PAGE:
Podcast: Aromatherapy for treating postoperative nausea and vomiting

Many people vomit or feel nauseous after surgery, and it’s important to find effective ways to ease these unpleasant symptoms. One of the updated Cochrane Reviews in March 2018 looks at the effect of aromatherapy and we asked Sonia Hines from the Queensland Centre for Evidence‐Based Nursing & Midwifery in Australia to tell us more about the latest results.

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John: Hello, I'm John Hilton, editor in the Cochrane Editorial and Methods department. Many people vomit or feel nauseous after surgery, and it’s important to find effective ways to ease these unpleasant symptoms. One of the updated Cochrane Reviews in March 2018 looks at the effect of aromatherapy and we asked Sonia Hines from the Queensland Centre for Evidence‐Based Nursing & Midwifery in Australia to tell us more about the latest results.

Sonia: Up to a third of all patients suffer moderate to severe nausea and vomiting following general anaesthesia and aromatherapy has been recommended for use with postoperative nausea and vomiting for a long time. However, good quality evidence has been hard to come by.
Aromatherapy uses various scented products to try to influence how people feel physically, mentally, or emotionally; but our updated review shows that the current evidence for aromatherapy as a treatment for postoperative nausea and vomiting is patchy and not very convincing.
This update of our 2012 review adds evidence from seven new studies, bringing us to 16 included studies; and, overall, the evidence quality continues to range from moderate to very low.
Two of the studies were in children, with the other 14 focused on adults. The studies applied aromatherapy at the first complaint of nausea after surgery and measured nausea for up to two days. The aromatherapy substances that were tested included isopropyl alcohol, peppermint oil, ginger, or mixtures that included ginger, spearmint, peppermint and cardamom; or lavender, peppermint, ginger, and spearmint oils. These were compared with a variety of alternatives, such as saline or water placebo, controlled breathing, other aromatherapy substances, anti-nausea medications, or a combination of these.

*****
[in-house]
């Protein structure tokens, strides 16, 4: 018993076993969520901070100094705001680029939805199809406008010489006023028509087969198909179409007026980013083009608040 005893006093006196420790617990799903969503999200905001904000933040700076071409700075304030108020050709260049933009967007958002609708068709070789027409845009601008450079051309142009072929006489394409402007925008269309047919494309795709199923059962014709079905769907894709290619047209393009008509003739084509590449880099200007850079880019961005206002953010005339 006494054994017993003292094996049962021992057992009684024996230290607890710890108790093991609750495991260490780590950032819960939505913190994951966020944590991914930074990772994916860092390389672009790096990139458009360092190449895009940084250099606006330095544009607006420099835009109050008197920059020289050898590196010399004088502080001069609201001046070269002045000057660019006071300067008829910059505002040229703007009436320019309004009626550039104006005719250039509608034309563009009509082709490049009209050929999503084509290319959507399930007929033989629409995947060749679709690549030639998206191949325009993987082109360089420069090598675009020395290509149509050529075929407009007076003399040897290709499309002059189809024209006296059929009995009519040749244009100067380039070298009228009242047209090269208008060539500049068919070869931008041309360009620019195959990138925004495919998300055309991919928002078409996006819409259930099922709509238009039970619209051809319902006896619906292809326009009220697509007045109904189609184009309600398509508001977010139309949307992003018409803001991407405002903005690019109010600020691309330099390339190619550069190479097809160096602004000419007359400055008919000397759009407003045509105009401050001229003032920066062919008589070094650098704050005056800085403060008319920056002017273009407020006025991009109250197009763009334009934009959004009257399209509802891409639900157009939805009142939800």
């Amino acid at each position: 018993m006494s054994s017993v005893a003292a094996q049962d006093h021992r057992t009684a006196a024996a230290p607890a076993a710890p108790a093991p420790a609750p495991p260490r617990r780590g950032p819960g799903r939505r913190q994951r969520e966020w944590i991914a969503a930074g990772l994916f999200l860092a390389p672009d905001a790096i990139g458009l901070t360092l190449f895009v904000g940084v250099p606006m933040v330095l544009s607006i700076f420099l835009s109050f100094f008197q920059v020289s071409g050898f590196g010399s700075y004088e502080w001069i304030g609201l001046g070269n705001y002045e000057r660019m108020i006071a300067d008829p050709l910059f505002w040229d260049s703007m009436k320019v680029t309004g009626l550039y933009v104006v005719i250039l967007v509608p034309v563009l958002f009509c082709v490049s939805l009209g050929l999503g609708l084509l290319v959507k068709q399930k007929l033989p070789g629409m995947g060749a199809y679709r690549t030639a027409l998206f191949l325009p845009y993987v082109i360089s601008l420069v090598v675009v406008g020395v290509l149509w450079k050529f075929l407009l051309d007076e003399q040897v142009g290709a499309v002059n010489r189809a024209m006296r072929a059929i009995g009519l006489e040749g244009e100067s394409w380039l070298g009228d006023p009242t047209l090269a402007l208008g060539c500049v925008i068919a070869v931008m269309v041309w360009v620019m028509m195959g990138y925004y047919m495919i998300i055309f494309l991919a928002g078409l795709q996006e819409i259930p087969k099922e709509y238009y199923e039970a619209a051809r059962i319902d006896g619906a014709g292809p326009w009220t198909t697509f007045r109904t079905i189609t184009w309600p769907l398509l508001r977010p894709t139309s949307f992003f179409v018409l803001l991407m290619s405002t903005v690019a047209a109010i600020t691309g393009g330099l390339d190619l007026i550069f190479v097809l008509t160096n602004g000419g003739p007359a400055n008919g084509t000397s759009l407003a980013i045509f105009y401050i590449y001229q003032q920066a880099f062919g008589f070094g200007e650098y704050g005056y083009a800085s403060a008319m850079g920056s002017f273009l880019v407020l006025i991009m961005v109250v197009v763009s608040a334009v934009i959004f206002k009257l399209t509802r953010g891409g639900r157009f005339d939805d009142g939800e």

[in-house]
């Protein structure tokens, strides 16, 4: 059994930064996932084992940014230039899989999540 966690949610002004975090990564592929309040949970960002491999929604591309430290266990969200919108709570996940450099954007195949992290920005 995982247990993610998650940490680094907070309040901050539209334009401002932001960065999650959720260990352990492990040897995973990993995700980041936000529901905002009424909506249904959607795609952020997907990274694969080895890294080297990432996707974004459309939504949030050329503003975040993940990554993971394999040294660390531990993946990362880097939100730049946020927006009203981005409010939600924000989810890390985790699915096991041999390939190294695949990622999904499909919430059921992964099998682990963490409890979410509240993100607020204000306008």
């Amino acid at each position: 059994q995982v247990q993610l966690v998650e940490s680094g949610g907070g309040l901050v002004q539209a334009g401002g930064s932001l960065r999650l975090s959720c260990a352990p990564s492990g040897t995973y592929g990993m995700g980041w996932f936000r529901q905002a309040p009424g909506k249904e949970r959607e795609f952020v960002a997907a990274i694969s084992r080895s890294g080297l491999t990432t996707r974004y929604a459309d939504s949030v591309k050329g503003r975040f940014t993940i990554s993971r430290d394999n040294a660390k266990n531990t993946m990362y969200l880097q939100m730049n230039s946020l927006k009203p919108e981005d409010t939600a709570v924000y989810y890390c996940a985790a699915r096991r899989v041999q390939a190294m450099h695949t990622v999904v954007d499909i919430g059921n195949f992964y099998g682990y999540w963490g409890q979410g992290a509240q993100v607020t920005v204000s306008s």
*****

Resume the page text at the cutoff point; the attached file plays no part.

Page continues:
Overall, aromatherapy was not effective in reducing nausea severity three minutes or more after treatment in comparison to saline, water or controlled breathing placebo. However, more participants who received aromatherapy were nausea-free at the end of treatment and fewer participants who received aromatherapy required anti-nausea medication.
In terms of nausea duration, the time to 50% relief of symptoms was faster with isopropyl alcohol vapour than with two of the drugs commonly used for postoperative nausea and vomiting, ondansetron or promethazine. And, aromatherapy using isopropyl alcohol vapour inhalation provided rapid, short-term relief of nausea and reduced the need for these types of anti-nausea drug to be given as rescue therapy. Furthermore, patient satisfaction with aromatherapy appeared high in the four studies that measured satisfaction.
However, when we look at the overall picture, the evidence for using aromatherapy to treat postoperative nausea and vomiting remains not very convincing.

John: If you would like to read more about the individual trials in the review and this evidence base as a whole, visit Cochrane Library dot com and search 'postoperative aromatherapy' to find the full review.

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